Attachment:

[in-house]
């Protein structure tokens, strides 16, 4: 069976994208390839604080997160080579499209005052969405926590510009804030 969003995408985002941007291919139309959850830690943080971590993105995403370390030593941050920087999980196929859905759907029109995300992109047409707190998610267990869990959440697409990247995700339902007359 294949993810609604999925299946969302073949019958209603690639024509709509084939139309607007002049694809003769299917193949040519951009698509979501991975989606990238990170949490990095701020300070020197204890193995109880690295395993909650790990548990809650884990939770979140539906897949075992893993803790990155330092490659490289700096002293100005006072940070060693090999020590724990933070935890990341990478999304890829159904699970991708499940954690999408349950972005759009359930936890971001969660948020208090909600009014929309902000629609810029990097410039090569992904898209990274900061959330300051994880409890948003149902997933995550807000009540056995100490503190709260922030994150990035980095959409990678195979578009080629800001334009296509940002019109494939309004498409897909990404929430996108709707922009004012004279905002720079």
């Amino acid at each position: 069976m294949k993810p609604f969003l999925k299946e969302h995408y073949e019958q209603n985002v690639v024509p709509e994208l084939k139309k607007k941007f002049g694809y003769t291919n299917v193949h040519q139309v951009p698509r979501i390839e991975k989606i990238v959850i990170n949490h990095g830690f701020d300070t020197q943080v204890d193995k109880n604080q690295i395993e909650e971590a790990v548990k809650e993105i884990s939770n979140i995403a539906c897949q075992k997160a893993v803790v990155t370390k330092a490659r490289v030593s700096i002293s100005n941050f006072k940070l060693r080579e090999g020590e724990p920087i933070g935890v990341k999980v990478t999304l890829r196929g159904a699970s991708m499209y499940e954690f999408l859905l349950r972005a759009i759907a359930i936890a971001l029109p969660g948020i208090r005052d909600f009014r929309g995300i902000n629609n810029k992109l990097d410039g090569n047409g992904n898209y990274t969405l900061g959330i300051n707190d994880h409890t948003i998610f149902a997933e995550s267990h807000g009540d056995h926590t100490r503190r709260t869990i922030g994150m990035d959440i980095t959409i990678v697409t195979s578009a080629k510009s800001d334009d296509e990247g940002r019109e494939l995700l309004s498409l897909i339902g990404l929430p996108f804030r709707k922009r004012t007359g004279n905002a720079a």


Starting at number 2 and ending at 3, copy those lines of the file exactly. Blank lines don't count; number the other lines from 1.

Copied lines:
């Protein structure tokens, strides 16, 4: 069976994208390839604080997160080579499209005052969405926590510009804030 969003995408985002941007291919139309959850830690943080971590993105995403370390030593941050920087999980196929859905759907029109995300992109047409707190998610267990869990959440697409990247995700339902007359 294949993810609604999925299946969302073949019958209603690639024509709509084939139309607007002049694809003769299917193949040519951009698509979501991975989606990238990170949490990095701020300070020197204890193995109880690295395993909650790990548990809650884990939770979140539906897949075992893993803790990155330092490659490289700096002293100005006072940070060693090999020590724990933070935890990341990478999304890829159904699970991708499940954690999408349950972005759009359930936890971001969660948020208090909600009014929309902000629609810029990097410039090569992904898209990274900061959330300051994880409890948003149902997933995550807000009540056995100490503190709260922030994150990035980095959409990678195979578009080629800001334009296509940002019109494939309004498409897909990404929430996108709707922009004012004279905002720079």
């Amino acid at each position: 069976m294949k993810p609604f969003l999925k299946e969302h995408y073949e019958q209603n985002v690639v024509p709509e994208l084939k139309k607007k941007f002049g694809y003769t291919n299917v193949h040519q139309v951009p698509r979501i390839e991975k989606i990238v959850i990170n949490h990095g830690f701020d300070t020197q943080v204890d193995k109880n604080q690295i395993e909650e971590a790990v548990k809650e993105i884990s939770n979140i995403a539906c897949q075992k997160a893993v803790v990155t370390k330092a490659r490289v030593s700096i002293s100005n941050f006072k940070l060693r080579e090999g020590e724990p920087i933070g935890v990341k999980v990478t999304l890829r196929g159904a699970s991708m499209y499940e954690f999408l859905l349950r972005a759009i759907a359930i936890a971001l029109p969660g948020i208090r005052d909600f009014r929309g995300i902000n629609n810029k992109l990097d410039g090569n047409g992904n898209y990274t969405l900061g959330i300051n707190d994880h409890t948003i998610f149902a997933e995550s267990h807000g009540d056995h926590t100490r503190r709260t869990i922030g994150m990035d959440i980095t959409i990678v697409t195979s578009a080629k510009s800001d334009d296509e990247g940002r019109e494939l995700l309004s498409l897909i339902g990404l929430p996108f804030r709707k922009r004012t007359g004279n905002a720079a």